"That will never happen," Aerin said. "Luthe and Tor have very different places in my life, and in my heart. There is no competition, and there never was, for my heart and my life are large enough for more than one." She paused, considering. "Though perhaps not more than one at the same time. But they always knew of each other, though they never met, and neither was ever jealous."

"Oh." Telnos said dubiously.

"But do not worry," Aerin said. "You shall never see me with him as I was with Tor; and Luthe has no desire to be your stepfather."

A week passed very pleasantly, and Aerin enjoyed the time spent with her family outside the pressures and scrutiny of the City; but Luthe began to have a pinched look that she knew meant he was finding the company a little overpowering. And in any case, they needed to return home to their regular lives. So the day came when they disappeared down the trail, and Aerin was left alone with Luthe.

"Will you be staying in the East room?" Luthe asked.

"For now, I think," Aerin said. "I was not lying when I told Telnos that it is still too soon; I would not have you be a stand-in for Tor, for I love you for your own self; and if we shared a bed now, I think that is what would happen. In any case, I have been thinking. I have only seen Damar, and Agsded's tower; I would like to see more of the world beyond Damar's borders. I think I will travel for a while; and then, when I come back, I think I shall be ready for you."

"You should keep an eye on your children, so that you can be here when they come to visit," Luthe said.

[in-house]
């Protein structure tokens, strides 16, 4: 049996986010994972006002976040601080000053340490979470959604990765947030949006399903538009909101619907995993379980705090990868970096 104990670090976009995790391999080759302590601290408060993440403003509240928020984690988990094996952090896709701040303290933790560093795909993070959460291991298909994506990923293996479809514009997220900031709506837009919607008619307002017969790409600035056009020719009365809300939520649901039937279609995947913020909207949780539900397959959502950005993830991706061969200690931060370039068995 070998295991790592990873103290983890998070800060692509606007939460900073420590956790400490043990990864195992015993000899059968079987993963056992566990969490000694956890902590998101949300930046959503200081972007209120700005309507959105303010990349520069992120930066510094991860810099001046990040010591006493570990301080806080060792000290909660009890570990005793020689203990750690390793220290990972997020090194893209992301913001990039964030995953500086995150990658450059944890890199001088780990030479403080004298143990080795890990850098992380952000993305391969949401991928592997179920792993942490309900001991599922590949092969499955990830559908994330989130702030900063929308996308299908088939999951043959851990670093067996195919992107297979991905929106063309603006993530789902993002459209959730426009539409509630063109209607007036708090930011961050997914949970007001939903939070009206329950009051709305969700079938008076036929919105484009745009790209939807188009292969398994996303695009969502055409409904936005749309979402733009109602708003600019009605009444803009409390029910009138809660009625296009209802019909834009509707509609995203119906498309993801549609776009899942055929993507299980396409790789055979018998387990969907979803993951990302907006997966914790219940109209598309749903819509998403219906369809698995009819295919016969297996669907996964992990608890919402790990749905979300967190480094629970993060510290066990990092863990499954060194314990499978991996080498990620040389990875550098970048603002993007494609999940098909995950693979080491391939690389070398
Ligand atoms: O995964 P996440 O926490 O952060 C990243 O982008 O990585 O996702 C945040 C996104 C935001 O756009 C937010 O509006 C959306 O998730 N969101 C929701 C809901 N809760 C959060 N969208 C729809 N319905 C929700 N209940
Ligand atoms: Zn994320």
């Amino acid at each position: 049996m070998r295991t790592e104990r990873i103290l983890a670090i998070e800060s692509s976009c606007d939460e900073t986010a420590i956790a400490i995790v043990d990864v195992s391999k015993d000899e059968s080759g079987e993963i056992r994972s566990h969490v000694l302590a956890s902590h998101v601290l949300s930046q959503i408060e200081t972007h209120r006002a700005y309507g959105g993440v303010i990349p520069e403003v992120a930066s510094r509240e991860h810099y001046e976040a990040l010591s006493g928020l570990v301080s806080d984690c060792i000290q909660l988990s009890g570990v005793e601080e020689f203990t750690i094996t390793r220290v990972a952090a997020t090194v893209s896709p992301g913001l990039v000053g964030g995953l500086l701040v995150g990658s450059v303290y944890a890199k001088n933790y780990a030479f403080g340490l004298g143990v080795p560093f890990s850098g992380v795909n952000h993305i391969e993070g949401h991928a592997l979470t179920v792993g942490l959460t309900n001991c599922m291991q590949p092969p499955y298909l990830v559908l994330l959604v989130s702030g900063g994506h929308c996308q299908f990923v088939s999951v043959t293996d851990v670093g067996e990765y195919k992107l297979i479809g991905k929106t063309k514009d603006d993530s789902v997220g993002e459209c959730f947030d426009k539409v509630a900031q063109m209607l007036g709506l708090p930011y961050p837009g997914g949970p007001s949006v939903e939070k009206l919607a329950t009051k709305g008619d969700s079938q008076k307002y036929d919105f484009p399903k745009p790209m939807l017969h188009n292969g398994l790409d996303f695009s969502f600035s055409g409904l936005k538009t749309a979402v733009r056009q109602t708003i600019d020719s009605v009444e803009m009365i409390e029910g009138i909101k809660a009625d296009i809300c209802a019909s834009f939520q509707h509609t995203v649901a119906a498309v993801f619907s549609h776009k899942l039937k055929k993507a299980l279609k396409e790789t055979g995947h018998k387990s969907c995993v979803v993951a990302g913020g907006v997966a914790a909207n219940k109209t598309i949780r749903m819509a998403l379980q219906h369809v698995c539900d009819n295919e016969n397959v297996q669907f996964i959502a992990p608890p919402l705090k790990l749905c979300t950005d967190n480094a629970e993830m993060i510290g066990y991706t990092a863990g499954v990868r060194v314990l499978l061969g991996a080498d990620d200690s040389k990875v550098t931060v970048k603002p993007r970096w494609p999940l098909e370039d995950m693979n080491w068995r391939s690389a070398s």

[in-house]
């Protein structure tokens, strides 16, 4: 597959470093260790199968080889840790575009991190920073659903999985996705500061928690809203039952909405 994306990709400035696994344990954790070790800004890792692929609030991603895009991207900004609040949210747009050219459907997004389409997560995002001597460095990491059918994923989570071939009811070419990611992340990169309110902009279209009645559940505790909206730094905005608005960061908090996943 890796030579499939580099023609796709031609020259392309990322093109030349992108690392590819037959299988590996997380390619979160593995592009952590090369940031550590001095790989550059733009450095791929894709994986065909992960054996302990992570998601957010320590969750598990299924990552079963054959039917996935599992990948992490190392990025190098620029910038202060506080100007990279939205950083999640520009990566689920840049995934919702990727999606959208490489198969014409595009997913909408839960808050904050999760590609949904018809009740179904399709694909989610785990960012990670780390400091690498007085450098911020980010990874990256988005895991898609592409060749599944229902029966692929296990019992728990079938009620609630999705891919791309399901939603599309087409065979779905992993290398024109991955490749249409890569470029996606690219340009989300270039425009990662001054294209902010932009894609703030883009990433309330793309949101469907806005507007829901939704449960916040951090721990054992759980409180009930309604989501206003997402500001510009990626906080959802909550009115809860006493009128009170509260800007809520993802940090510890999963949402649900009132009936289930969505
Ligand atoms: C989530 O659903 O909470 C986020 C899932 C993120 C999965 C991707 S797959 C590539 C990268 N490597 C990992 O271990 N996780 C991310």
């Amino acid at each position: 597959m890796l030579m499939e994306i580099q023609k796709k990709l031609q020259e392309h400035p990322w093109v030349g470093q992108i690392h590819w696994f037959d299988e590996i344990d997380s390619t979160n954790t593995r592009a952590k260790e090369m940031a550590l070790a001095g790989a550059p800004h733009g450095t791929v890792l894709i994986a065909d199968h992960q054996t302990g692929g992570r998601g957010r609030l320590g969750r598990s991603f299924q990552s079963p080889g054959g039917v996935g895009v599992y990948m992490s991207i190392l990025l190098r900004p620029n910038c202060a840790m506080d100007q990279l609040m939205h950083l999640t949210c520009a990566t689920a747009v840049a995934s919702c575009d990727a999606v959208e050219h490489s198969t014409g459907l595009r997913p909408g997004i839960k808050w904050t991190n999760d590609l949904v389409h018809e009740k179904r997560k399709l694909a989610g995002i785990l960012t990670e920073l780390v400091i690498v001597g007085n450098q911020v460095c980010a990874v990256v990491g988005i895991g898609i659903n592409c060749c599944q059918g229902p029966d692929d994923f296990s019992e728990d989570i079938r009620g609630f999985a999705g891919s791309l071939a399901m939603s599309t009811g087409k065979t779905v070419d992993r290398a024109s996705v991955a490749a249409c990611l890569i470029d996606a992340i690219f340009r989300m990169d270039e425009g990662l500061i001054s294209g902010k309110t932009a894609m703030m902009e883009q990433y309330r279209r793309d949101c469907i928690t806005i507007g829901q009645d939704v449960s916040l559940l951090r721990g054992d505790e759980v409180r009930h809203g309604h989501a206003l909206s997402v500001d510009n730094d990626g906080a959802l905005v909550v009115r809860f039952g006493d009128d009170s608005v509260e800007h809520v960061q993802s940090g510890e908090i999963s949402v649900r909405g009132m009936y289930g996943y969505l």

"Of course," Aerin said. "You do not mind?"

"Aerin, excepting the time you spent fighting Agsded, you have only lived the space of one human lifetime," Luthe pointed out. "I will miss you; but I know how to wait very patiently, and although I am happier with you my life is full and complete even when you are gone. You will be happy, and you will have time to heal, and you will have time and perspective to grow in ways you have not had, before now. And when you come back to stay—or even if you wander forever, only alighting here between journeys—our relationship will be the stronger for it, because you will be the stronger for it. I have never wanted you tied down; Damar did that quite enough."

"Very well, then," Aerin said, and a part of her was disappointed; but a greater part of her was relieved, and even a little excited at the prospect of travel, in ways that she did not know if she had ever been. "I think I shall start by going east, to see where Gonturan was made."

"It has changed greatly from what it was then, and they do not make such things there now," Luthe said.

Aerin shrugged. "It shall still be interesting."